South Carolina’s left-leaning State Senate took a few baby steps toward real reform this week – approving tax credits for private school teachers who purchase their own school supplies and creating tax-exempt scholarship granting organizations (SGOs) for students with special needs.
Both reforms were included in the FY 2013-14 budget plan adopted by the Senate this week – and both were back by several lawmakers who have historically opposed such common sense measures.
The school supply tax credit will total $275 a year for teachers (i.e. the same reimbursement that’s already provided to teachers in government-run schools), while the SGOs are capped at $5 million – with a $10,000 scholarship limit.
Bear in mind: Neither of these reforms even approaches the scaled down parental choice bill passed by the S.C. House of Representatives last year … to say nothing of the broad universal parental choice legislation we support. But they do represent two steps in the right direction – and lawmakers who have historically opposed education reform deserve a small measure of credit for taking those steps.
“Two significant things happened, the amendment offered by Kevin Bryant providing tax credits to those who wish to help exceptional needs children is very significant, and my amendment for teachers providing them with school supply credits is also significant,” said S.C. Sen. Tom Davis, one of the State Senate’s most aggressive free market conservatives.
As for his special needs scholarship amendment, Bryant wrote on his blog that it represented “a very small step, however, it is a positive step to assist families with exceptional needs children in that it gives them a choice of where they obtain their child’s education.”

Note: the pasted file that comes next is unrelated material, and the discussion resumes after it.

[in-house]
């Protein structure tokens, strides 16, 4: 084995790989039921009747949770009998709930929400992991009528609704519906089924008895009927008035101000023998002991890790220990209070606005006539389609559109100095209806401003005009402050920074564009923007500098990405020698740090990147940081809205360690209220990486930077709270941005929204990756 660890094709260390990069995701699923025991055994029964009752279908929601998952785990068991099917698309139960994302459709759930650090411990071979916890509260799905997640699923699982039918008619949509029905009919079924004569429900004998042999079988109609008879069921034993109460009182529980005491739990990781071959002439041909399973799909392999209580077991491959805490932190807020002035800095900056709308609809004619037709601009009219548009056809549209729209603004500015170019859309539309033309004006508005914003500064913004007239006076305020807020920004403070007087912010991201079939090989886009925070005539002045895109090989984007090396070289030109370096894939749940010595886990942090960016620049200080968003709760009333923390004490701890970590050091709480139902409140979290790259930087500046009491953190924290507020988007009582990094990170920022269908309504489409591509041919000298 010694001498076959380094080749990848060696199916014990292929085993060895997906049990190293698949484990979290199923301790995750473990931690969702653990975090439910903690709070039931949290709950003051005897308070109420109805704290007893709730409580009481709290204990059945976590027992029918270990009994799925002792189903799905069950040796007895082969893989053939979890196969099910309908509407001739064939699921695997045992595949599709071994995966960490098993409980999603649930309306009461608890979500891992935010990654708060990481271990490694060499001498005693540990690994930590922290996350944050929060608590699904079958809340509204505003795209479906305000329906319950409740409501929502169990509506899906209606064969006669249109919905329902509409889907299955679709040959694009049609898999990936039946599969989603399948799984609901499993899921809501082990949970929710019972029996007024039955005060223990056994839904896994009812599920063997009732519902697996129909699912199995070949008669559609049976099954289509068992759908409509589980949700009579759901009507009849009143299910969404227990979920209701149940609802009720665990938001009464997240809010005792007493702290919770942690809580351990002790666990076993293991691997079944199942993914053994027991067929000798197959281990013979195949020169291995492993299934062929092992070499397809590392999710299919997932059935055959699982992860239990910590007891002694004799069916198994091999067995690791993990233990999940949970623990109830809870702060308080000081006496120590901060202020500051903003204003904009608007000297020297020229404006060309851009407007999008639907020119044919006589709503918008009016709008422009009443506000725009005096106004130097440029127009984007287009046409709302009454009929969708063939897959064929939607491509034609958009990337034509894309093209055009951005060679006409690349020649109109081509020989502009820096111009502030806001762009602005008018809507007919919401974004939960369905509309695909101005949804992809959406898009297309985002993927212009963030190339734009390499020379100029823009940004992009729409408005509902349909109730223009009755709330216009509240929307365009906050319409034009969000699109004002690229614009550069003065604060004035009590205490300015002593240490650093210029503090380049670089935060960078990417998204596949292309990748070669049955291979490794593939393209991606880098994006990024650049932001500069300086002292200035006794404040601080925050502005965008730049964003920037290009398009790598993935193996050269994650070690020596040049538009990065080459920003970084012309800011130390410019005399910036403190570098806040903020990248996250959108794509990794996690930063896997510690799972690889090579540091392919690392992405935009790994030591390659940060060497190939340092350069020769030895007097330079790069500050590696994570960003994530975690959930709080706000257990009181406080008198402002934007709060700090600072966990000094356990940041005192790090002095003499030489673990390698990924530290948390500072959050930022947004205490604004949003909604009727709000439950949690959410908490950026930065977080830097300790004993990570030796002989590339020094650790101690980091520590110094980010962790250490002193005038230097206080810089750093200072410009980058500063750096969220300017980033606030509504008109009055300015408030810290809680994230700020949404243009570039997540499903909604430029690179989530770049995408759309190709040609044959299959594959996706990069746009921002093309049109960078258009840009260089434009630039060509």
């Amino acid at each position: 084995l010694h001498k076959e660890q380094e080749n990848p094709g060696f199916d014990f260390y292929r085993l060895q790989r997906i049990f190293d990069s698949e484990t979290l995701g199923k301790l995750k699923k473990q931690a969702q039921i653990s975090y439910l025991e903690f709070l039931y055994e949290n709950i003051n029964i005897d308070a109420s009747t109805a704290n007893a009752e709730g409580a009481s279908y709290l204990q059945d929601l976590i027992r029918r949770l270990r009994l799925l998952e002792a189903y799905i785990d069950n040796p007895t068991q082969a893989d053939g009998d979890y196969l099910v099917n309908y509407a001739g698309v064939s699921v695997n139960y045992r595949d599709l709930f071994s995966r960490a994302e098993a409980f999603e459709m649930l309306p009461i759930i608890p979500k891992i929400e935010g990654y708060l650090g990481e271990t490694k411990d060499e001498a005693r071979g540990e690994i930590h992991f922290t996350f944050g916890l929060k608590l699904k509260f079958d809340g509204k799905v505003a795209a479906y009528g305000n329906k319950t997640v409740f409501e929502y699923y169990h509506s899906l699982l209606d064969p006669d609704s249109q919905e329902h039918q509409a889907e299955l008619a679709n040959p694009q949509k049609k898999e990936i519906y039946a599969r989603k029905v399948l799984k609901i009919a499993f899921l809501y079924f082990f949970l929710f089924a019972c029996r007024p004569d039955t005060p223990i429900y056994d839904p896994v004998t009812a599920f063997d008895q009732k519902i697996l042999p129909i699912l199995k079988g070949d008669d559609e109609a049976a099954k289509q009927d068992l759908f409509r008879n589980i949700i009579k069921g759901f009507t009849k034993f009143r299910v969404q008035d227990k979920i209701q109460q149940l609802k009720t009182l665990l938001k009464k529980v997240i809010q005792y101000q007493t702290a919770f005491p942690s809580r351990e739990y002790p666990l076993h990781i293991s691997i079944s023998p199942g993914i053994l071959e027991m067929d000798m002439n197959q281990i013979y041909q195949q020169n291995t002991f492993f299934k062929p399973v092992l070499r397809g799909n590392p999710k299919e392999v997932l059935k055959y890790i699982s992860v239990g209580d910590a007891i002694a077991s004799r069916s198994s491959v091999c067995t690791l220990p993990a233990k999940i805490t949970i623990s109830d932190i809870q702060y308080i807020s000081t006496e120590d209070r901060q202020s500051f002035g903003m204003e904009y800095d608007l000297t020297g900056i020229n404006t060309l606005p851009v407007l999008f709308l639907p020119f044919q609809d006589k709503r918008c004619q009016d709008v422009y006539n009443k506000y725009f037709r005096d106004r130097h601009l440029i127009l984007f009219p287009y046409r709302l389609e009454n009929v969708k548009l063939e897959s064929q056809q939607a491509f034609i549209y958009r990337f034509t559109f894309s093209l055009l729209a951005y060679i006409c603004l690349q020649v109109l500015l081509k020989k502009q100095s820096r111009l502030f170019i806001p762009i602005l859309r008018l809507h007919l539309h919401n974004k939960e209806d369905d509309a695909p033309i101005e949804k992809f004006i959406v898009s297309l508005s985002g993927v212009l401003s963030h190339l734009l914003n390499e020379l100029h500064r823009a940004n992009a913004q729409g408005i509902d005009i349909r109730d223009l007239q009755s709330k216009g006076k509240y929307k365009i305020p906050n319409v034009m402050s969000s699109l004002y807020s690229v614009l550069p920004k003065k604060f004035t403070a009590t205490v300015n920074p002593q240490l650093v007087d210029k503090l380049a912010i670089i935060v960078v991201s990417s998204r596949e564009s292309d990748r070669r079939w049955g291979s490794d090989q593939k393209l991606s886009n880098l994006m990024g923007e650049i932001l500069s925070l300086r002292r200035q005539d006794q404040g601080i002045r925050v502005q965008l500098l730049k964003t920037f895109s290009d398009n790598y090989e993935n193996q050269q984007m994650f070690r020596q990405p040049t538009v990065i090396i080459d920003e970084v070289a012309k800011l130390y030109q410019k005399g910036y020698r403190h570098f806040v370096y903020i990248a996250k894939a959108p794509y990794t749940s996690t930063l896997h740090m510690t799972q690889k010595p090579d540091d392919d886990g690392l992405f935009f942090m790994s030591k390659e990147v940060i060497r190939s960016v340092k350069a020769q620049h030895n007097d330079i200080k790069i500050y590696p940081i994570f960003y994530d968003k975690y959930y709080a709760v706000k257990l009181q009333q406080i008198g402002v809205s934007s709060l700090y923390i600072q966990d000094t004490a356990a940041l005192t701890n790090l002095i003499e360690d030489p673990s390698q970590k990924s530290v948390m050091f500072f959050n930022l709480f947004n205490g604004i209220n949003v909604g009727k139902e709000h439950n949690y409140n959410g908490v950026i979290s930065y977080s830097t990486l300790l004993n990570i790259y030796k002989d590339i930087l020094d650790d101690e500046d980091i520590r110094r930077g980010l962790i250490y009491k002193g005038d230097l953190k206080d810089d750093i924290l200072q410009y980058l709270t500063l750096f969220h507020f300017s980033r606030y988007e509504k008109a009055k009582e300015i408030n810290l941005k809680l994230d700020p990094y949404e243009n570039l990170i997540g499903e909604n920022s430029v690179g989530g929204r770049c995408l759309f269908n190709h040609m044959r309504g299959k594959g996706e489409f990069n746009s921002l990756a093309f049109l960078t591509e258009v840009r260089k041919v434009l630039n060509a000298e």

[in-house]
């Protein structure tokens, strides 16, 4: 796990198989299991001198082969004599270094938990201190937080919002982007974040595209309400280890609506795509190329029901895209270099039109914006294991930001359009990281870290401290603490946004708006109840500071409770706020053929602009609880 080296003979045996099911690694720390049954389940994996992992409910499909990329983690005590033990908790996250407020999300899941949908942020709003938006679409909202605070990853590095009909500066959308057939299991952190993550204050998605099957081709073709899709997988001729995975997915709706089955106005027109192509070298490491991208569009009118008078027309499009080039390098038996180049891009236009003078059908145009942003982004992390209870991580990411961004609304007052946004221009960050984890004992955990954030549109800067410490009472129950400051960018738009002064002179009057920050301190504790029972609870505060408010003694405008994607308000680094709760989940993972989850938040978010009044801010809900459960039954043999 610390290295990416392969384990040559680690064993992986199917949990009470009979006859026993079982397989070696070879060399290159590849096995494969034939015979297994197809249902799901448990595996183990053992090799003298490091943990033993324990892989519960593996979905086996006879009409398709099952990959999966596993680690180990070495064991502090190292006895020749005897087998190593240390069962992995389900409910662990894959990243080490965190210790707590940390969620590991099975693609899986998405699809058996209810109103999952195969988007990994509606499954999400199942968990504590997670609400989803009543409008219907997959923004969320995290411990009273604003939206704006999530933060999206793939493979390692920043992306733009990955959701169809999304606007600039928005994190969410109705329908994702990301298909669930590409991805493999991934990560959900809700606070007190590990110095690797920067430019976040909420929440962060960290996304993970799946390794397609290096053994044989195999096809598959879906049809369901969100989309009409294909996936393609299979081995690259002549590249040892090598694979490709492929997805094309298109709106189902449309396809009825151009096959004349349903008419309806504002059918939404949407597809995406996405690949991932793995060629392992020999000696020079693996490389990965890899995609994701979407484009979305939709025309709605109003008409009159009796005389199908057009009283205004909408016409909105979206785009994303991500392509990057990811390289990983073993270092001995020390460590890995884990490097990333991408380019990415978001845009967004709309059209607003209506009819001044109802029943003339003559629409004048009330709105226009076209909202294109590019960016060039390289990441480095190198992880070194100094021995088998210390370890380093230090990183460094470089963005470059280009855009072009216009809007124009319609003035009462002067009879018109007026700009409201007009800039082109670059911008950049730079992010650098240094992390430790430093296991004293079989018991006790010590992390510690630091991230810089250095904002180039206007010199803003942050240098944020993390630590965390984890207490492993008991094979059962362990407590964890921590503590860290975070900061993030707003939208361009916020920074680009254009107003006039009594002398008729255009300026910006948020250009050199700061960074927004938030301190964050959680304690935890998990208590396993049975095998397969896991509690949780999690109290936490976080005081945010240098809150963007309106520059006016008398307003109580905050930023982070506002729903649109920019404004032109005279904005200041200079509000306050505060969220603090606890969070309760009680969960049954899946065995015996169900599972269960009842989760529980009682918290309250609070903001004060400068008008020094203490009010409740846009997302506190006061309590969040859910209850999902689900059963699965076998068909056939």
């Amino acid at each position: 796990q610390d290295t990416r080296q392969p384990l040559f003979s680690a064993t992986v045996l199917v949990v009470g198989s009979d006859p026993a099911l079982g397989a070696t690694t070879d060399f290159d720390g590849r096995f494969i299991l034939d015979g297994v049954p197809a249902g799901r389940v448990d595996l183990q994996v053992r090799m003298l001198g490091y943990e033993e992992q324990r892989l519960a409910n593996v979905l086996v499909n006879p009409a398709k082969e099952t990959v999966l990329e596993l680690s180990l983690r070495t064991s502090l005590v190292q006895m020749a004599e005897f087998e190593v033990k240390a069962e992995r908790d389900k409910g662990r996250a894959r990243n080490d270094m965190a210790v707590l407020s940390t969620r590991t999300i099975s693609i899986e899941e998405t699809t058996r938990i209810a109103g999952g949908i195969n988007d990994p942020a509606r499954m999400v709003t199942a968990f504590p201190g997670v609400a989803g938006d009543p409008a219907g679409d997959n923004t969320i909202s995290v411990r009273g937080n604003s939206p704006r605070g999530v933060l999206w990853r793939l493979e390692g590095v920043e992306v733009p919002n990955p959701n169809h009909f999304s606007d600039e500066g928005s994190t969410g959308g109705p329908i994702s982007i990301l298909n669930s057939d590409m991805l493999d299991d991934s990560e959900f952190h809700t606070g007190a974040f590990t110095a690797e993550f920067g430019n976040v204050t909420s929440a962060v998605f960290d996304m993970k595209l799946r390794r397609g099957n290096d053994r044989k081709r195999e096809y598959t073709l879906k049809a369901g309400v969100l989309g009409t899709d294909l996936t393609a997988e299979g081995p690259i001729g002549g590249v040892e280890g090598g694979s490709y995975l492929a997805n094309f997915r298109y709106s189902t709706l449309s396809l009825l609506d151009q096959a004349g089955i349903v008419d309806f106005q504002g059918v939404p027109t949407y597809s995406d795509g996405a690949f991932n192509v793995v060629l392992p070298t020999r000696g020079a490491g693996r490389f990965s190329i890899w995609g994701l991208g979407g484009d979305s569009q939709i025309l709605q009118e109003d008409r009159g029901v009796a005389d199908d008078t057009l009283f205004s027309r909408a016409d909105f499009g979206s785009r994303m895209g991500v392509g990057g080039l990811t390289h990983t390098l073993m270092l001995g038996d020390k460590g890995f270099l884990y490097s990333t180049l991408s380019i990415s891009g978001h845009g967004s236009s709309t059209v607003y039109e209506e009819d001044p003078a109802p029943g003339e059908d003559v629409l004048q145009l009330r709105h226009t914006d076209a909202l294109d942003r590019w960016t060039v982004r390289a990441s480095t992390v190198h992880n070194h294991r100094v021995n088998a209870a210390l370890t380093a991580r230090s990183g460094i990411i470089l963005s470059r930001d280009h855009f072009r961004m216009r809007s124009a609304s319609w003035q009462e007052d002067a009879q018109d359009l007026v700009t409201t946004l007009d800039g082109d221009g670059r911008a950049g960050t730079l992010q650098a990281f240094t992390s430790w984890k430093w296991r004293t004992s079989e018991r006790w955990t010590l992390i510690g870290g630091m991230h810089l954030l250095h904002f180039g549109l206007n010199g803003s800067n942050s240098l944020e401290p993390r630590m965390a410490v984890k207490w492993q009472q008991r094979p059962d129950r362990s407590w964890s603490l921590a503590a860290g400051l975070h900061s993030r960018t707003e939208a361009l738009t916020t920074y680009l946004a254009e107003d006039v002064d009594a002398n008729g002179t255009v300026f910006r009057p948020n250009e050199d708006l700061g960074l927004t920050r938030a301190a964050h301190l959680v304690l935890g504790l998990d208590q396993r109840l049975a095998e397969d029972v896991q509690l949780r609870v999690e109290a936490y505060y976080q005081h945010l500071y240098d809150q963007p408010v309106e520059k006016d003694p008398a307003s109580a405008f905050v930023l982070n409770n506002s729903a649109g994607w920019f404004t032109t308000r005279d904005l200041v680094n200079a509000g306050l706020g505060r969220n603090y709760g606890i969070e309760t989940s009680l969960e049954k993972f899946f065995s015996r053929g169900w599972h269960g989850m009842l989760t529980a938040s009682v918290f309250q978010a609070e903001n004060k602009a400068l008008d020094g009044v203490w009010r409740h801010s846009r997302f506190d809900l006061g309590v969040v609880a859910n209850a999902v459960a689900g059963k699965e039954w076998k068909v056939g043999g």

Senators who didn’t object to either amendment? Some of the same fiscal liberals who have been bottling up other needed reforms – including Thomas Alexander, Paul Campbell, John Courson, Ronnie Cromer, Wes Hayes, Hugh Leatherman, Larry Martin and Billy O’Dell.
“Both (amendments) represent footholds in this larger struggle to provide school choice to the parents and children of South Carolina,” Davis added.
Of course Davis said he is not satisfied with the progress made by the Senate – and told us he’s hopeful the S.C. House of Representatives will expand the choice parameters in the coming weeks prior to final passage of the budget.
“Again, we need to expand these beachheads – these foundations – and there are ways the House can expand them,” Davis said.
He’s right … and we fervently hope they do expand them. Because these baby steps, while helpful, aren’t nearly enough to get our worst-in-the-nation government-run school system turned around.
Still, it’s important not to minimize the fact that previously recalcitrant South Carolina Senators have – at long last – creaked open the door ever so slightly to long-overdue free market reforms.